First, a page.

On Beyond Zebra! Hurricanes May Run out of Alphabet this Year

August 6, 2020

On Beyond Zebra! (Classic Seuss): Dr. Seuss: 9780394800844: Amazon.com:  Books

UPDATED UPDATE:

UPDATE:

As described below, we have now set a record for the number of named storms in The Atlantic at this time of year.
Continued storm formation at this pace means Meteorologists will run out of alphabetized names for the storms, and be forced to resort to Greek letters,

CBS News:

The 2020 Atlantic hurricane season is racking up storms at breakneck speed. To date, the season is about two weeks ahead of record pace and it’s only one third of the way through. On Wednesday, the news became more concerning as the research team at Colorado State University (CSU) — the standard bearer for seasonal forecasts — released the most dire forecast in their 37-year history.

Labeling the 2020 hurricane season “extremely active,” the team is now predicting 24 named storms, including 12 total hurricanes and 5 major hurricanes — each figure about double that of a normal season. If the forecast proves accurate, 2020 would be the second most active Atlantic hurricane season, behind only the record-shattering 2005 season which brought Hurricanes Katrina and Wilma.

Only 21 storm names are allotted each year because the letters Q, U, X, Y and Z are not used. As a result, if 24 tropical storms are indeed named, the National Hurricane Center will have to employ the Greek alphabet for overflow. This has only happened one time on record — in 2005 when the Atlantic experienced 28 named storms.

In addition, CSU is forecasting a 75% chance that the U.S. coast will be struck by a major hurricane — Category 3 or greater — during the 2020 season. This is significant because damage increases exponentially with wind speed. Category 3, 4 and 5 systems cause 85% of all hurricane damage.

The most obvious contributing factor for such an active season is water temperatures being near historic levels in the Tropical Atlantic, which can act like high-octane fuel to power hurricanes. In the image below, created by UNC-Charlotte graduate student Eric Webb, the darkest red-shaded areas are record warm.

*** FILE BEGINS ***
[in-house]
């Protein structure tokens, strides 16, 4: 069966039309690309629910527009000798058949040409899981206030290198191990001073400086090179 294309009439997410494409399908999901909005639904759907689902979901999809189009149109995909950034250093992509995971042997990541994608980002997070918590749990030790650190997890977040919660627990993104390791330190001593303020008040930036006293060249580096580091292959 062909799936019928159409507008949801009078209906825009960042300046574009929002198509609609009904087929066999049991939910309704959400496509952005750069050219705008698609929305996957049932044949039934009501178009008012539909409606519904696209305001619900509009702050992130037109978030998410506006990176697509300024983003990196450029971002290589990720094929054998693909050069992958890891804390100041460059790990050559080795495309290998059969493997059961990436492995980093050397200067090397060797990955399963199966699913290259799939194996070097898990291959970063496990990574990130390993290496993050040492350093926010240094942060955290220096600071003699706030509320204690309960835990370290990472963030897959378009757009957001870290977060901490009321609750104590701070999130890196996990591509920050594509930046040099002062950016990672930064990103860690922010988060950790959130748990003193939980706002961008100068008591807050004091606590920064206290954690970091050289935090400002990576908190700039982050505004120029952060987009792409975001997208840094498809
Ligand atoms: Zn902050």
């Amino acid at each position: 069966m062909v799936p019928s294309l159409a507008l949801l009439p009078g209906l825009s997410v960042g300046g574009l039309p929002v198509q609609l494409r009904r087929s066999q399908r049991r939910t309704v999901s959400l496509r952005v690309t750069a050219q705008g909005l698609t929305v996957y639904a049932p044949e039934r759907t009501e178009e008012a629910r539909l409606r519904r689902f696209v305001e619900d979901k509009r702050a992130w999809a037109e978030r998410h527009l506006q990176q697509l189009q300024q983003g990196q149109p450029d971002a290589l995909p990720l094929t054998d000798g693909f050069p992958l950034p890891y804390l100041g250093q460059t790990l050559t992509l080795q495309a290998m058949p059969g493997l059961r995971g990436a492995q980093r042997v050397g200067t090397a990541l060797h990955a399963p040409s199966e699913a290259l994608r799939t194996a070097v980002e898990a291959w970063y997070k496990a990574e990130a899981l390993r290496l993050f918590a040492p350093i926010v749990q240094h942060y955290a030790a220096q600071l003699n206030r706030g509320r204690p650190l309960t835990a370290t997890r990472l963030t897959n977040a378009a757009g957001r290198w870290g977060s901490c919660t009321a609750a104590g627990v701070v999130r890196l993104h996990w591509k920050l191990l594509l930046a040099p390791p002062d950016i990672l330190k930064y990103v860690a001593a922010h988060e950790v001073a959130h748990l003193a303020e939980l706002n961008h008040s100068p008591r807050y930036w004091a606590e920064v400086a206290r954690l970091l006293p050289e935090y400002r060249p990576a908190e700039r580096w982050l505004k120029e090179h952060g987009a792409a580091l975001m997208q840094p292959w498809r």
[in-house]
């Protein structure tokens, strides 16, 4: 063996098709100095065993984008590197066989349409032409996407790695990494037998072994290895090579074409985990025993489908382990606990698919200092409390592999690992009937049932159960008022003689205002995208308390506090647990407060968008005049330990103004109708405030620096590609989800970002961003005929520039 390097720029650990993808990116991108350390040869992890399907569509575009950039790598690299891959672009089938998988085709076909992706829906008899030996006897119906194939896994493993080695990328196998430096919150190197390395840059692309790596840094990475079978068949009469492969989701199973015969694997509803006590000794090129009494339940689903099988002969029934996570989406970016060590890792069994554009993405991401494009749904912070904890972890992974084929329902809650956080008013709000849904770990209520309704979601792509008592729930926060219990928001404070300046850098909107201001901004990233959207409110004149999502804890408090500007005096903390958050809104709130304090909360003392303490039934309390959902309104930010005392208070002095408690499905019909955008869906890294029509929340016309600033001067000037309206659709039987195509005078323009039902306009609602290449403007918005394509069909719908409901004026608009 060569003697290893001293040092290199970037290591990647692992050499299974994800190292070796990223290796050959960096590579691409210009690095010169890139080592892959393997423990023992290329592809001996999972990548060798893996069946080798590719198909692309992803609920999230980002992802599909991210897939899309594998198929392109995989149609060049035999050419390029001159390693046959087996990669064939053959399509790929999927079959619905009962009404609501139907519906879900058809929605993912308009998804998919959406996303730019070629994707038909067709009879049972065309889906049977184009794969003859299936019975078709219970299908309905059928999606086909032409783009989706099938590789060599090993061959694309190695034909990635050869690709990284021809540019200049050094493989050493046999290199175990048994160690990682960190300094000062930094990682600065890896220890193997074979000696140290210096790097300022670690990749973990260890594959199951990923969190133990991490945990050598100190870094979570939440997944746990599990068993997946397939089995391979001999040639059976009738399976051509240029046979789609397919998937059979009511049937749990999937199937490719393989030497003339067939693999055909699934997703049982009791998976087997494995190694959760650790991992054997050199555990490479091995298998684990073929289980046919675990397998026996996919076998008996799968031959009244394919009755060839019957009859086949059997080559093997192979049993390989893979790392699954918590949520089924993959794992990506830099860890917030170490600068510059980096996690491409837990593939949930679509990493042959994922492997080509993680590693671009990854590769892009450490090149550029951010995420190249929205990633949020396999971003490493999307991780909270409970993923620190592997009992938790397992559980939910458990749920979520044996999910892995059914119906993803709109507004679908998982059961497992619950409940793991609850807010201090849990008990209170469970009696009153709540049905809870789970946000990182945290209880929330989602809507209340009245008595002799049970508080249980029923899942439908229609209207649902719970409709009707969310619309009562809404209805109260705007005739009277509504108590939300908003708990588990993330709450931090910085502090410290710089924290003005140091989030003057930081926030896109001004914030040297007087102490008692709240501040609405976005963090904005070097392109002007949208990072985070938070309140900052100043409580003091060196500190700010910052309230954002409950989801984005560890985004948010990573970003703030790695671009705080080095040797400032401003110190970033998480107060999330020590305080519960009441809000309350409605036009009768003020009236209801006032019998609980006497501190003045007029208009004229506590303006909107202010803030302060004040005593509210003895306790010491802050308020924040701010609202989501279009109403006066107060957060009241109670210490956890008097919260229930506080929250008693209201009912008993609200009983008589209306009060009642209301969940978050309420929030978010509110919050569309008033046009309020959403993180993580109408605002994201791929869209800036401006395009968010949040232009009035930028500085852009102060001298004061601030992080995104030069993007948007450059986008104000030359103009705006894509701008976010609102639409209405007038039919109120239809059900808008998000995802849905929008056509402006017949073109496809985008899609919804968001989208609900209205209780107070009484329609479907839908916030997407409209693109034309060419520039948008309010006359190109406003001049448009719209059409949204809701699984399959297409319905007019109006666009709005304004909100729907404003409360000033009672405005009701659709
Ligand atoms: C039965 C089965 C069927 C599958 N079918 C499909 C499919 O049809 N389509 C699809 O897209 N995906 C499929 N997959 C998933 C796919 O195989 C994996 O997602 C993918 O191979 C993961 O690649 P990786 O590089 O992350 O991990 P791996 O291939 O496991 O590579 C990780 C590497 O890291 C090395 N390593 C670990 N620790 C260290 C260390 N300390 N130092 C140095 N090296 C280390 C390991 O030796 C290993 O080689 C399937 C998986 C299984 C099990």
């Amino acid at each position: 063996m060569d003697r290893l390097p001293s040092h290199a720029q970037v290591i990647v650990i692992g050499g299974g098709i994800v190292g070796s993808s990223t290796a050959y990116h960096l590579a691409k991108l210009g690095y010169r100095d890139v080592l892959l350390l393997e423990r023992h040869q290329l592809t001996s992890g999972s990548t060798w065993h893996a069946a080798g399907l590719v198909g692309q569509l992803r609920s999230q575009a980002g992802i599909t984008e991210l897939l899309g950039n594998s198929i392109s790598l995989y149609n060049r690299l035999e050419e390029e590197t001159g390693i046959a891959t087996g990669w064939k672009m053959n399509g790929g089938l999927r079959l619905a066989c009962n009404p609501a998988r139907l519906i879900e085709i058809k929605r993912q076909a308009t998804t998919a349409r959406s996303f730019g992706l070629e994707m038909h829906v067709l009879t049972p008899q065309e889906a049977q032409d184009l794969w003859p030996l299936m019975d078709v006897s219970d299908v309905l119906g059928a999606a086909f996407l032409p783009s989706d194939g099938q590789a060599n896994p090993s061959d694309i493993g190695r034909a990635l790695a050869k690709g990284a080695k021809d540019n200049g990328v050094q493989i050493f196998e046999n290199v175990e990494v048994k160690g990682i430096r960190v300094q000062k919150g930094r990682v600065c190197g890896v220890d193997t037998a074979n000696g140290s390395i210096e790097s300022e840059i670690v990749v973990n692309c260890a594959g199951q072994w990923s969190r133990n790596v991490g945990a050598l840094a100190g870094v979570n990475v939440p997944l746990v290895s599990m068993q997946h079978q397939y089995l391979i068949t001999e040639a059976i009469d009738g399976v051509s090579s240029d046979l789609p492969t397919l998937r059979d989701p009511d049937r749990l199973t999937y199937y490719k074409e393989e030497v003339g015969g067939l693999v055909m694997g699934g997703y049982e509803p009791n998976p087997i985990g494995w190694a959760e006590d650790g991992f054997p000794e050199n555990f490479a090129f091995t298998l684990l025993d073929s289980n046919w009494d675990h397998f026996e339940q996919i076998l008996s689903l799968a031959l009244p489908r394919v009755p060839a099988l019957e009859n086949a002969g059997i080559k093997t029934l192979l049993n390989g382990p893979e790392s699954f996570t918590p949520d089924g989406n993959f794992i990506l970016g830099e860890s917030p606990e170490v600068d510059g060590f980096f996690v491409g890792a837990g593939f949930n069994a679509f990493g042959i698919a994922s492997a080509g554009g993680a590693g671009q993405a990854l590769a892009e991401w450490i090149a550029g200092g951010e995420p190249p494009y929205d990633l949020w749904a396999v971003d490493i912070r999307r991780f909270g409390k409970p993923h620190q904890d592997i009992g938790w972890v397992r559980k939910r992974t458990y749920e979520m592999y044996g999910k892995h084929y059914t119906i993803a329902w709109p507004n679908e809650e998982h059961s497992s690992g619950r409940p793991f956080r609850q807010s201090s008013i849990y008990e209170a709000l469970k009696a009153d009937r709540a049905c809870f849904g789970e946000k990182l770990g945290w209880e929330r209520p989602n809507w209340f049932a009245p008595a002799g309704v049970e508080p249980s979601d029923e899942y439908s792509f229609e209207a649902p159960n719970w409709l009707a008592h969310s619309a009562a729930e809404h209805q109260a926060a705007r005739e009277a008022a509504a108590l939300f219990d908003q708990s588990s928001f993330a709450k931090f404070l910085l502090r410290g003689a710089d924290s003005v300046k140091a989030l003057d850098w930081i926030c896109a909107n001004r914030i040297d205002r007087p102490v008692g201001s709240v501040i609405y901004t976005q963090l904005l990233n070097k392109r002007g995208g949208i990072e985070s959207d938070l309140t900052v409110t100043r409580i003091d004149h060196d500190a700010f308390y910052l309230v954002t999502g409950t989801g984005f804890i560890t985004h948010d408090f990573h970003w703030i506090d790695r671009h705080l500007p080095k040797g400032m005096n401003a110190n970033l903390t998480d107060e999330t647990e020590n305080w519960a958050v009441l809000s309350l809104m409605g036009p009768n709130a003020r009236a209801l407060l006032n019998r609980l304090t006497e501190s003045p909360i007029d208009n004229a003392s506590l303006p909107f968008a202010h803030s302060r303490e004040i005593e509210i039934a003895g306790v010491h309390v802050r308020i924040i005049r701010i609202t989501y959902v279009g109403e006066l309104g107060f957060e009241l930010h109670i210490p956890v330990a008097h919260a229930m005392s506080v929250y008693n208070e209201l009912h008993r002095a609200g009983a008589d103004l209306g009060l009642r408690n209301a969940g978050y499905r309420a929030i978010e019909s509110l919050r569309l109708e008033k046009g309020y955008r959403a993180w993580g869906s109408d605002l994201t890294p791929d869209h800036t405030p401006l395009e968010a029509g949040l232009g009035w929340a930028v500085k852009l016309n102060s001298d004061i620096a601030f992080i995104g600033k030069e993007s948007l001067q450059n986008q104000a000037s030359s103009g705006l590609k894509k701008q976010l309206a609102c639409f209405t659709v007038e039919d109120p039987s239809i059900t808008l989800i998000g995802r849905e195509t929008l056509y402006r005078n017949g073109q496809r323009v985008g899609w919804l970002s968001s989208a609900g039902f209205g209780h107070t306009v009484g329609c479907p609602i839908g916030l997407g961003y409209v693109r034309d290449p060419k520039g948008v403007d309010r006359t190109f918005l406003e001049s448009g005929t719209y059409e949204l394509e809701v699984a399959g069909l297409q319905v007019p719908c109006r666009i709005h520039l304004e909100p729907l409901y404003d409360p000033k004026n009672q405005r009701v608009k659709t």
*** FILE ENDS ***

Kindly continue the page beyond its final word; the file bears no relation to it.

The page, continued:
departure-from-normal-sea-surface-temperature-anomalies.jpg

The hotter-than-normal water is driven by the warm phase of a natural cycle called the Atlantic Multidecadal Oscillation (AMO) and boosted by human-caused climate change. Human warming has increased Tropical Atlantic sea surface temperatures by about two degrees Fahrenheit since 1901.

Beyond the hot water, Webb, who specializes in tropical weather, says that rainfall in Africa — where most of the seedlings for tropical systems form before their track across the Atlantic Basin — is way above normal.

“The African Sahel region (between the Congo rainforest to the south and Sahara Desert to the north) has been really wet this summer. A wetter African Sahel means that the waves which create up to 90% of the Atlantic’s intense hurricanes are stronger,” explains Webb.

While warm waters and a wet African Sahel would already be enough to make for an active season, there are even more factors tipping the scales this season.

In July, atmospheric pressures were at record low levels in the Tropical Atlantic. Areas of low pressure go hand in hand with rising air. That rising air is a requirement for thunderstorms — the foundation for tropical storms — to fire up.

Along with rising air, wind shear, which tends to tear systems apart, is running near record lows this summer.

One factor that can lead to high wind shear in the Atlantic basin is El Niño. But this summer, there is not only an absence of El Niño, but instead the possibility of the opposite phenomenon: La Niña. La Niña’s cooler-than-normal Tropical Pacific waters translates into weak winds in the Atlantic Ocean, a perfect setup for an active hurricane season.

Wum is for Wumbus

“So, on beyond Zebra! Explore! Like Columbus! Discover new letters! Like WUM is for Wumbus, my high-spouting whale who lives high on a hill and who never come down ’til it’s time to refill...”

One Response to “On Beyond Zebra! Hurricanes May Run out of Alphabet this Year”

  1. funslinger62 Says:

    I fail to see why they can’t just start over with A again. What is so drastically devastating about having two storms in a single season with a name starting with A?


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